In a standard Ethernet cable, there are four pairs of wires. Pedestrian-style 10/100baseTx uses only two of these pairs to transmit data, leaving the other two pairs free to pass – in the case of PoE – DC electricity. Passive PoE systems exclusively use this style of power transmission method, called Mode B.

As demands on the internet have evolved, and larger bandwidth needs have expanded, two additional methods of transmitting both data and power over the four-wire pairs have been developed: Mode A and 4 Pair. Active PoE systems have been developed to accommodate these additional modes.

More importantly, active systems also communicate with their connected devices to assure that the correct power mode and amount of power are being transmitted, using a protocol called a Handshake. This is an important feature and can help to prevent damage from occurring to connected, non-PoE compatible equipment.

PoE – Passive vs. Active

Ethernet switch ports with PoE function closeup

What Is Passive PoE?

Before investing money and time into a PoE system of any kind, it’s important to understand the distinction between passive and active PoE systems. Passive PoE is, perhaps obviously, the more basic of the two. Passive PoE systems only utilize the power transmission method of Mode B, and as such will not power attached devices that utilize either of the two alternative modes.

Generally, they are limited to a maximum power output per port of 24V. Most importantly, passive PoE systems do not use a Handshake protocol, which means they cannot communicate with their attached devices. They simply project voltage along with their PoE-enabled ports to whatever device is attached on the opposite end of the Ethernet cable, without limiting or controlling the amount of power in any way.

What is Active PoE?

Active PoE systems by contrast, are able to utilize all three modes of power transmission. They often provide up to 48V along each Ethernet port, allowing for more kinds of connected devices as well as longer runs of Ethernet cable. Active PoE systems also, by definition, communicate with any attached device via a Handshake, and if a non-PoE compatible device is discovered, the supplied voltage for that Ethernet port is deactivated.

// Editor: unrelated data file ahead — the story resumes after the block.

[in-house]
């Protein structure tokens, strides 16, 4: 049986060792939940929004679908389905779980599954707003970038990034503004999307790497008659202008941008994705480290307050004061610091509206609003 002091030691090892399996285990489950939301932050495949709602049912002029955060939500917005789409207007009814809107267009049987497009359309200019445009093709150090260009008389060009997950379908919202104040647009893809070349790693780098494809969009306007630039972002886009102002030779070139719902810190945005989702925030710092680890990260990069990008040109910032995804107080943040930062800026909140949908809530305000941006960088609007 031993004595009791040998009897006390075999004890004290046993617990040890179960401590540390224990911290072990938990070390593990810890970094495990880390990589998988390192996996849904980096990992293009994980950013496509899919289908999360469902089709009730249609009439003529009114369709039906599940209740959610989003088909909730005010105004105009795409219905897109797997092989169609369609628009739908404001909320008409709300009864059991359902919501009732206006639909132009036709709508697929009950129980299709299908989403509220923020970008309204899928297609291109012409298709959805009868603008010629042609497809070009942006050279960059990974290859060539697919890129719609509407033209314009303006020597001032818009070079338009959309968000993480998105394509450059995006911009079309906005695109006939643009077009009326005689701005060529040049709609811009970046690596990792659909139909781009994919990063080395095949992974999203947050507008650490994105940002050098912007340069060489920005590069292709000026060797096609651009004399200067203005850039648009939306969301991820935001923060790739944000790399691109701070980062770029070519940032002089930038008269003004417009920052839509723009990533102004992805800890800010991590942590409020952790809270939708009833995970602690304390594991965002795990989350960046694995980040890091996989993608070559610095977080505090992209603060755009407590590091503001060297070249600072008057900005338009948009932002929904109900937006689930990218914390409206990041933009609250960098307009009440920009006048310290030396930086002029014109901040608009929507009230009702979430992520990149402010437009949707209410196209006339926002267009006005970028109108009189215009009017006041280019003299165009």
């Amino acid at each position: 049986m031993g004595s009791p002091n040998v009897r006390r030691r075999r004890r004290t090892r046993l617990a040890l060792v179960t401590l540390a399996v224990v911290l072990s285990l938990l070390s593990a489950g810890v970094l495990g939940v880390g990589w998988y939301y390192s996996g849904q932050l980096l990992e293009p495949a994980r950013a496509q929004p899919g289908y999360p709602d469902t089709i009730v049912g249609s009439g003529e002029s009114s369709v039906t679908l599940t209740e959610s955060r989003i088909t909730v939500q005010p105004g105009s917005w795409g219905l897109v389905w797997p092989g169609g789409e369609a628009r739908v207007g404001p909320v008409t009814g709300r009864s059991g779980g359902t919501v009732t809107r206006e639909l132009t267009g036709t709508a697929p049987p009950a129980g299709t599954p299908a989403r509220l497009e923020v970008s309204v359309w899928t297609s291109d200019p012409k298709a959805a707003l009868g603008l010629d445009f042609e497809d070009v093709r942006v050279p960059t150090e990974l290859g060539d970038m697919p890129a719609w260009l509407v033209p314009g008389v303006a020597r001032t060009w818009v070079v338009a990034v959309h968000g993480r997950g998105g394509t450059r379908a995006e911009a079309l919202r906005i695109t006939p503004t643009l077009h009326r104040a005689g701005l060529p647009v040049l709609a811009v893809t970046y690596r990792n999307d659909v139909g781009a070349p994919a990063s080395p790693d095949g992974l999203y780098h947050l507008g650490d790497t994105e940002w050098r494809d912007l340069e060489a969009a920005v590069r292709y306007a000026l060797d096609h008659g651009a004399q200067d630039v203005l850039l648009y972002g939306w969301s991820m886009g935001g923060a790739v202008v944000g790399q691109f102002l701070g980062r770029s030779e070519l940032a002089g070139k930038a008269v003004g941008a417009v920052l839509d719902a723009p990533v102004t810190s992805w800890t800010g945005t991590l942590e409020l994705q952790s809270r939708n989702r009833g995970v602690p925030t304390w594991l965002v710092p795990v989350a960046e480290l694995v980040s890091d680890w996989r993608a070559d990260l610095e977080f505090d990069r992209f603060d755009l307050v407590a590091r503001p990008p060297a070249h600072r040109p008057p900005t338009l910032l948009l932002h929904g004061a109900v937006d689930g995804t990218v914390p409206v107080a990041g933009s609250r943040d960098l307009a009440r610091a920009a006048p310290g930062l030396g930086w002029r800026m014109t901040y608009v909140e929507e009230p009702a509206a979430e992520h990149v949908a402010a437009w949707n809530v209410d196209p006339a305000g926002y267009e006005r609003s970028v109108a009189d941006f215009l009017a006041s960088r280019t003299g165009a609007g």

Finally, active PoE systems adhere to one of three IEEE standards: 802.3af, 802.3at, and 802.3bt. These are referred to commercially as PoE, PoE+, and PoE++, and the standard that applies to the active Injector or PoE switch in question will be clearly marked. Passive systems do not adhere to PoE+ or PoE++, and may not have any indication of IEEE adherence.

The distinction between active and passive PoE systems is relevant to any PoE installation, additionally, it’s crucial to understand the implications of them when connecting non-PoE devices (our guide) to the PoE network. If a non-PoE device is connected to a passive PoE network, it’s quite possible that the connected device will not receive the transmitted power properly. In other words, you could damage the device by supplying it with too much power.

When to Use a Switch or Injector?

When considering adding PoE to a currently existing network, or when building a PoE system from scratch, it’s important to identify the end goal of your PoE system. As novel and helpful an innovation like PoE is, there are some devilish details to both consider and understand. As we talked about in our PoE and safety article, alongside factoring in cost and installation concerns, ensuring that your valuable Ethernet-utilizing equipment can connect to your PoE system safely will make the best of your investment, and ensure your peace of mind.

Injectors Are Simpler

The simplest method for adding PoE to one or a few Ethernet devices is via an Injector. Particularly if you have a functioning LAN without PoE, Injectors are the easiest method to enable PoE without a larger-scale change of the Ethernet switch. The simplest injectors are passive and deliver a clear amount of DC power that can be easily matched to your PoE device (more on those in our guide).

Active PoE Injectors would be a better option if the power demands of your PoE device are not known. As we discussed before, active PoE devices communicate with each other to ensure the proper amount of power is supplied and received. Additionally, if that same device might be intermittently connected and disconnected, or if a non-PoE device might be attached to that same cable, then an injector is likely a better option.

PoE Switches Are More Versatile

If your system requires multiple devices to be connected via PoE, or if you’re intending to expand the number of your PoE devices in the future, then a PoE switch is likely a better option. Keep in mind the limitations of passive PoE switches which we’ve talked about before, and consider the number of PoE ports you might require.